The Suffering of Belief
I know personally only an extremely small fraction of the world's human population. I'm definitely attracted to certain types of people, so my sample is extremely biased.
However, of the people I've known (including myself), many of them hold strong beliefs about how people should behave, how the government ought to be administered, and which religious beliefs are the correct ones to hold.
Some of them hold strong beliefs about how I should behave! I usually try to avoid debates over how I should behave ... trying my best to do so without lying about my intentions ... though sometimes my intentions change shortly afterward ...
It has been my observation that these beliefs about "how people should behave" cause the believers to suffer. The believers spend a lot of time disciplining themselves and griping about others. When the believer's own behavior doesn't match his beliefs, then he gripes about himself. The beliefs themselves create unhappiness and low self-esteem.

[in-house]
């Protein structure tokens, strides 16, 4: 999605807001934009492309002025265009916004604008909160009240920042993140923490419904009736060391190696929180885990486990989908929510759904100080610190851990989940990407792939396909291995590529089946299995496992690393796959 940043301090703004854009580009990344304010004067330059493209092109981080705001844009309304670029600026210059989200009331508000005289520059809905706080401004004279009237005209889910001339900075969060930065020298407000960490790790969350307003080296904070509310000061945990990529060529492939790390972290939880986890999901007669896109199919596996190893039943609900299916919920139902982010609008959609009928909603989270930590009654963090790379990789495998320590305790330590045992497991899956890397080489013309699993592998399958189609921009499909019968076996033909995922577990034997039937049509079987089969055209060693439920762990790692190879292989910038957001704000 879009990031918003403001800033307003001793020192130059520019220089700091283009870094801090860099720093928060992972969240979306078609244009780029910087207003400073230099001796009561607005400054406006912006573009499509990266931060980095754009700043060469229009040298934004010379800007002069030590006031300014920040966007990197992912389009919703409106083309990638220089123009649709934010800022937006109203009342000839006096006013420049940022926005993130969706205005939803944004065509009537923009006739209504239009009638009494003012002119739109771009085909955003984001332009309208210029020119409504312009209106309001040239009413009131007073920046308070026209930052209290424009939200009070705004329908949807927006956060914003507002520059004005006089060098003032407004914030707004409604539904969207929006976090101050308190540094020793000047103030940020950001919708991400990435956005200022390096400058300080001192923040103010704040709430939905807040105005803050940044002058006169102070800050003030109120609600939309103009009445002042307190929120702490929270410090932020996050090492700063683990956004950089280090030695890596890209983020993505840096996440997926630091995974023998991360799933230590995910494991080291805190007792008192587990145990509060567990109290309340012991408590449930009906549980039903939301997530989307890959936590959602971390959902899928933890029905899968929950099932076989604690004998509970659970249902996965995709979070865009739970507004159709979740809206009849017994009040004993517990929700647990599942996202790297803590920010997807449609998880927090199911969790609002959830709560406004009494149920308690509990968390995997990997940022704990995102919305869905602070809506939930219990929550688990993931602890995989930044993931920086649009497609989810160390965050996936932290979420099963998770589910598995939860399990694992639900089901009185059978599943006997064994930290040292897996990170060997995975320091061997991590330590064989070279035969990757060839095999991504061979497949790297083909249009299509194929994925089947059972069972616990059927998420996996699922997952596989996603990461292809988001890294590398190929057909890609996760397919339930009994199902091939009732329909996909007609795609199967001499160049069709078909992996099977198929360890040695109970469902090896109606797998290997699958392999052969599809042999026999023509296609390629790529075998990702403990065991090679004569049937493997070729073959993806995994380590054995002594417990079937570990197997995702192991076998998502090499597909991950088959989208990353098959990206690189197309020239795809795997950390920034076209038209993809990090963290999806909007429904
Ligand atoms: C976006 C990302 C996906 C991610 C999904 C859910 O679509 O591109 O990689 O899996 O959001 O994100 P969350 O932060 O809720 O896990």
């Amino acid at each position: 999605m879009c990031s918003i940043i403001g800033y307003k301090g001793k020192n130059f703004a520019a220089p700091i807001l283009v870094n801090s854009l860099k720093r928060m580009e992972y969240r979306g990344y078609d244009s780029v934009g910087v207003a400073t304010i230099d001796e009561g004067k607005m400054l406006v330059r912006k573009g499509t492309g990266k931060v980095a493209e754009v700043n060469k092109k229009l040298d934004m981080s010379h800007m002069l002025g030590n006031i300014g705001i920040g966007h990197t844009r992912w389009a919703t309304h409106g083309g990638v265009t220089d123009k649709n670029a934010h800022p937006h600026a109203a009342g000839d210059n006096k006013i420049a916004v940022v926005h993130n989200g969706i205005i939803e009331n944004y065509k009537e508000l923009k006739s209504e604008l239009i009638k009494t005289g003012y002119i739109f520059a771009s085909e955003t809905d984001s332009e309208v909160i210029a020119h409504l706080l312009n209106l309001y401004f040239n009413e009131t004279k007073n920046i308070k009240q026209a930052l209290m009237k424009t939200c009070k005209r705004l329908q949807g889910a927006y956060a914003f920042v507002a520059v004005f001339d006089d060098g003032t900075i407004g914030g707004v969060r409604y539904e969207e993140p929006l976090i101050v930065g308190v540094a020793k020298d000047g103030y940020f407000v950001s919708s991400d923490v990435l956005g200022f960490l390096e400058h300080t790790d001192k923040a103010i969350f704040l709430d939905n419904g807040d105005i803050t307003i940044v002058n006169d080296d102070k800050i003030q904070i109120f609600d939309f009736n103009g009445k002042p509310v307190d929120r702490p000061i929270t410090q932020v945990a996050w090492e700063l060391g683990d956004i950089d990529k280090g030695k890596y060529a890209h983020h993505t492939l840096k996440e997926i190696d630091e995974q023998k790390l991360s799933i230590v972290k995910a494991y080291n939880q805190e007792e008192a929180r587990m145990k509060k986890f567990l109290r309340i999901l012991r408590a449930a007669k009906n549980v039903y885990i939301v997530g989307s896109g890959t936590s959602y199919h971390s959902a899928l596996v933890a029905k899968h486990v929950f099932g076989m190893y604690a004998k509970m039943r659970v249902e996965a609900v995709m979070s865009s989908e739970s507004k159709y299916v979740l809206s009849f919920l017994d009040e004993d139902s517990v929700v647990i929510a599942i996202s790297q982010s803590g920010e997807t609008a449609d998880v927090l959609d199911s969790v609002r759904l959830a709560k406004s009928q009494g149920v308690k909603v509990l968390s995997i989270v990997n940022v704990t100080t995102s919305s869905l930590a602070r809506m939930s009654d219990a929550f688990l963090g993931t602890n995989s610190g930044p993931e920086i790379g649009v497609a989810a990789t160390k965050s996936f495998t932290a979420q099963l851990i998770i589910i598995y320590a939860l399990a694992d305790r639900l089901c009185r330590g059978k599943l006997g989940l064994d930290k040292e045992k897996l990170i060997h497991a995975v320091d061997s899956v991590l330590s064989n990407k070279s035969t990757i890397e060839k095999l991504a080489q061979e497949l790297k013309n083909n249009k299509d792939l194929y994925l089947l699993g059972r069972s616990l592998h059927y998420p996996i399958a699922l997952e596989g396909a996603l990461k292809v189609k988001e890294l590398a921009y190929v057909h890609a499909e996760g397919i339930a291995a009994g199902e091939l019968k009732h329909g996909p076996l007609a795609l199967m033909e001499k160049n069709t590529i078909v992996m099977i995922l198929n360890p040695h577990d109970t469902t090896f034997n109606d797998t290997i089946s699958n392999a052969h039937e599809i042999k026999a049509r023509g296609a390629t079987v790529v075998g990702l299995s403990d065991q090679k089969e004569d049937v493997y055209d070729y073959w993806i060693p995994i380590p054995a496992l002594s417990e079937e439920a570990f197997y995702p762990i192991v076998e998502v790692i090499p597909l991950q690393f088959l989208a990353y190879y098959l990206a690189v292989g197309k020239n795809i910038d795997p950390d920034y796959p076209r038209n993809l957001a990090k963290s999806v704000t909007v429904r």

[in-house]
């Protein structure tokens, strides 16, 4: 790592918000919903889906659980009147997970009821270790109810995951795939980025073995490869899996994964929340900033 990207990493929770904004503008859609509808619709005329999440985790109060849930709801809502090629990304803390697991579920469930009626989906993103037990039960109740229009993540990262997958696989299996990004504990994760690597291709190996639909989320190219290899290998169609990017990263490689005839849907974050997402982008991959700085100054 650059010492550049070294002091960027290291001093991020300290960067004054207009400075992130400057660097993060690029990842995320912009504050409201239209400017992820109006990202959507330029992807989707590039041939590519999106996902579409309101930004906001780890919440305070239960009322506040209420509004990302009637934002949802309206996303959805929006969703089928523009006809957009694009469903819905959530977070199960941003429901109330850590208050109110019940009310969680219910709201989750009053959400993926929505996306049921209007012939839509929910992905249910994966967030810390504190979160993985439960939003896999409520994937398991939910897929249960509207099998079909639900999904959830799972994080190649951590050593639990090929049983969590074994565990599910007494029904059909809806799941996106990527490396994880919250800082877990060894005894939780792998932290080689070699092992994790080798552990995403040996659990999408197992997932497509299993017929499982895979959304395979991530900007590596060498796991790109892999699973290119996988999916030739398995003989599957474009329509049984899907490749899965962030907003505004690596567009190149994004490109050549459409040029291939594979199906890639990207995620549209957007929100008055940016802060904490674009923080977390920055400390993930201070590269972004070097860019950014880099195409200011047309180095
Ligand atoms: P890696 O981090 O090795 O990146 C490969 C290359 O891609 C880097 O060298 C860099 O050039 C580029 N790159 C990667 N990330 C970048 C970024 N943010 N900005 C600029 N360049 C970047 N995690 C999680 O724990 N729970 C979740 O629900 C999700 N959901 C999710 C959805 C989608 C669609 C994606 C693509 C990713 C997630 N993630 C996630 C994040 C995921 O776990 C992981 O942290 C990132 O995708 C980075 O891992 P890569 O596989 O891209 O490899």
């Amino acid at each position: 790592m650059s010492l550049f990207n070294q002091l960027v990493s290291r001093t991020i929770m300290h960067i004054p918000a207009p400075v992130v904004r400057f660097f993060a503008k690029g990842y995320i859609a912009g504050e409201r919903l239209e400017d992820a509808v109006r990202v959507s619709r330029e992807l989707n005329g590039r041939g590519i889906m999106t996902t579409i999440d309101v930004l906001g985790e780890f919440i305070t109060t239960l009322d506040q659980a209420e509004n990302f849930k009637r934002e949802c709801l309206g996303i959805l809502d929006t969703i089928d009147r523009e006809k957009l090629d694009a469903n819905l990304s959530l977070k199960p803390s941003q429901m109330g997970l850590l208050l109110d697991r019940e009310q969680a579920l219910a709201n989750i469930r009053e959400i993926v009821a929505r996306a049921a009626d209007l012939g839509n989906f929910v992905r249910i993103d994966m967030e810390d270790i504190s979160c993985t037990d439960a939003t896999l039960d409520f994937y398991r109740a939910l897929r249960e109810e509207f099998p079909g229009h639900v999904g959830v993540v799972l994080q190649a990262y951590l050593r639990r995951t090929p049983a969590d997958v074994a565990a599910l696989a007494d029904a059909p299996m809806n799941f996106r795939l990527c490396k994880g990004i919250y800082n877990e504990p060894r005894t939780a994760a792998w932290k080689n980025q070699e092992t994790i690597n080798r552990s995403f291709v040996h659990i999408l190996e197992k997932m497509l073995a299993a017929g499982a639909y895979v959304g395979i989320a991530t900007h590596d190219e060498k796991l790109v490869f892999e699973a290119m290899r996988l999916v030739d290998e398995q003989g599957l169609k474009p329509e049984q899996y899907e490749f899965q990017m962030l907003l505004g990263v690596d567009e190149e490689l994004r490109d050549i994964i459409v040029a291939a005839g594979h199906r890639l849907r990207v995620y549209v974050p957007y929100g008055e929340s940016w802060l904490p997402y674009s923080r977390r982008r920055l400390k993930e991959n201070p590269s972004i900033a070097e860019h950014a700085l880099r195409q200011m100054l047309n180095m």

Why are certain beliefs more important than our happiness?
Or, did the beliefs occur because of past unhappiness?
Maybe many beliefs about "how people should behave" originate when we feel unhappy about how a particular behavior has affected us personally. Maybe we felt extreme jealousy when a lover flirted with another, so we started to believe that such flirtation is wrong. Maybe we felt scared and angry when a stranger mugged us and stole our wallet, so we started to believe that such theft is wrong.
When we create a "should" from personal experience, we are trying to avoid future unhappiness by telling ourselves and the rest of the human race how to behave in the future. At some point, though, we internalize these rules and we become upset, not because the rulebreaking harms us personally, but because the rule itself is broken.
Maybe other beliefs about "how people should behave" are accepted because we were brought up to believe them. And other beliefs might result from empathy for those affected.
However the beliefs originate, they have the same effect on the believer. The more strongly held the belief, the more suffering it causes when people don't behave.
Paradoxically, some beliefs reduce suffering, because they are permissive and accepting rather than "shoulds". A belief that "boys will be boys" reduces the suffering of the observer, though the victim of the boys might disagree.
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